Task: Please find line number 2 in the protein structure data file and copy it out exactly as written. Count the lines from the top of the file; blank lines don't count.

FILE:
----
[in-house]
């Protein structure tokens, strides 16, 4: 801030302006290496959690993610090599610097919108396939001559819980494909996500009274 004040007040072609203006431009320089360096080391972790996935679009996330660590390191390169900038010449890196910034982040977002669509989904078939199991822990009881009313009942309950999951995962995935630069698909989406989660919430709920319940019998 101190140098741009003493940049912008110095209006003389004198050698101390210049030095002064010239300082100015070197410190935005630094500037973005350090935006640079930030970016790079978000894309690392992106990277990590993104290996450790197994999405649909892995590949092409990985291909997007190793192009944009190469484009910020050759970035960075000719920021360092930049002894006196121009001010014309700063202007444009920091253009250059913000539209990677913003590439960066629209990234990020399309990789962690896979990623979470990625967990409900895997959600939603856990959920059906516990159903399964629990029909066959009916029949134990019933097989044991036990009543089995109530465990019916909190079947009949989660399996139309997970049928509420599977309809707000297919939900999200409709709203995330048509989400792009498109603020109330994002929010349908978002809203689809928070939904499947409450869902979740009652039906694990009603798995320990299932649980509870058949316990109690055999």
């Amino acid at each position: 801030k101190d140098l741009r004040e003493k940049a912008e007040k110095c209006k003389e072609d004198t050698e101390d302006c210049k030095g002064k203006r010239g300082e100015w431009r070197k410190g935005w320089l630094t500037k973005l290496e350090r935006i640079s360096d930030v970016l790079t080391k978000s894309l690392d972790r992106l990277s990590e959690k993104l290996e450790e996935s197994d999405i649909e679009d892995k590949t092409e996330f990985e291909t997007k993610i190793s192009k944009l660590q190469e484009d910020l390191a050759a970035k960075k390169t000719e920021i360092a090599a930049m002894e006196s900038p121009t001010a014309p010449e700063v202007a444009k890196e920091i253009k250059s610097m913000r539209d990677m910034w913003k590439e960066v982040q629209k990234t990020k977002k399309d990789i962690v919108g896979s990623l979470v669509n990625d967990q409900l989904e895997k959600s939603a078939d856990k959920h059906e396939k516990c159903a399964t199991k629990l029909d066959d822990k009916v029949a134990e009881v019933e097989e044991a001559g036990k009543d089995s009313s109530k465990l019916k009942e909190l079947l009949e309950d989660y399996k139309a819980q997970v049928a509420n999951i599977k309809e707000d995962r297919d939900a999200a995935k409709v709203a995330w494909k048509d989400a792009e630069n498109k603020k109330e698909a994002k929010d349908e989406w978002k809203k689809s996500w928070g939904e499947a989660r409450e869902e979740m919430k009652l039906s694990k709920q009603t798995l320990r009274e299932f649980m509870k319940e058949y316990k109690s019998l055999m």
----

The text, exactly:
């Protein structure tokens, strides 16, 4: 801030302006290496959690993610090599610097919108396939001559819980494909996500009274 004040007040072609203006431009320089360096080391972790996935679009996330660590390191390169900038010449890196910034982040977002669509989904078939199991822990009881009313009942309950999951995962995935630069698909989406989660919430709920319940019998 101190140098741009003493940049912008110095209006003389004198050698101390210049030095002064010239300082100015070197410190935005630094500037973005350090935006640079930030970016790079978000894309690392992106990277990590993104290996450790197994999405649909892995590949092409990985291909997007190793192009944009190469484009910020050759970035960075000719920021360092930049002894006196121009001010014309700063202007444009920091253009250059913000539209990677913003590439960066629209990234990020399309990789962690896979990623979470990625967990409900895997959600939603856990959920059906516990159903399964629990029909066959009916029949134990019933097989044991036990009543089995109530465990019916909190079947009949989660399996139309997970049928509420599977309809707000297919939900999200409709709203995330048509989400792009498109603020109330994002929010349908978002809203689809928070939904499947409450869902979740009652039906694990009603798995320990299932649980509870058949316990109690055999």